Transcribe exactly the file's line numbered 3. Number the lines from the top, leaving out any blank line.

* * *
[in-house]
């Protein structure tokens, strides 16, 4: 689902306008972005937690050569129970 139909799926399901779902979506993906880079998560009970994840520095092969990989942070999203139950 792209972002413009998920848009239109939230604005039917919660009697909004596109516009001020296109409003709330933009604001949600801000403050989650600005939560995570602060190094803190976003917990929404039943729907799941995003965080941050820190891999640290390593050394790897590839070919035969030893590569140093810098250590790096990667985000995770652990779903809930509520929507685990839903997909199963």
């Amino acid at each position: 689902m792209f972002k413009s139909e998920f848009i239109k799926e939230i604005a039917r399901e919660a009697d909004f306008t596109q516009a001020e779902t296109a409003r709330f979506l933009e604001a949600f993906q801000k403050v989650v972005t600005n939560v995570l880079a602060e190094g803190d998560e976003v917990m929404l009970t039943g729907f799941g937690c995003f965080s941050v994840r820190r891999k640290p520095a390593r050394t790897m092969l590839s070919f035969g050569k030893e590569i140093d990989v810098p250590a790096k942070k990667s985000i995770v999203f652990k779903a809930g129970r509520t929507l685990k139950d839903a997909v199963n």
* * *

């Amino acid at each position: 689902m792209f972002k413009s139909e998920f848009i239109k799926e939230i604005a039917r399901e919660a009697d909004f306008t596109q516009a001020e779902t296109a409003r709330f979506l933009e604001a949600f993906q801000k403050v989650v972005t600005n939560v995570l880079a602060e190094g803190d998560e976003v917990m929404l009970t039943g729907f799941g937690c995003f965080s941050v994840r820190r891999k640290p520095a390593r050394t790897m092969l590839s070919f035969g050569k030893e590569i140093d990989v810098p250590a790096k942070k990667s985000i995770v999203f652990k779903a809930g129970r509520t929507l685990k139950d839903a997909v199963n």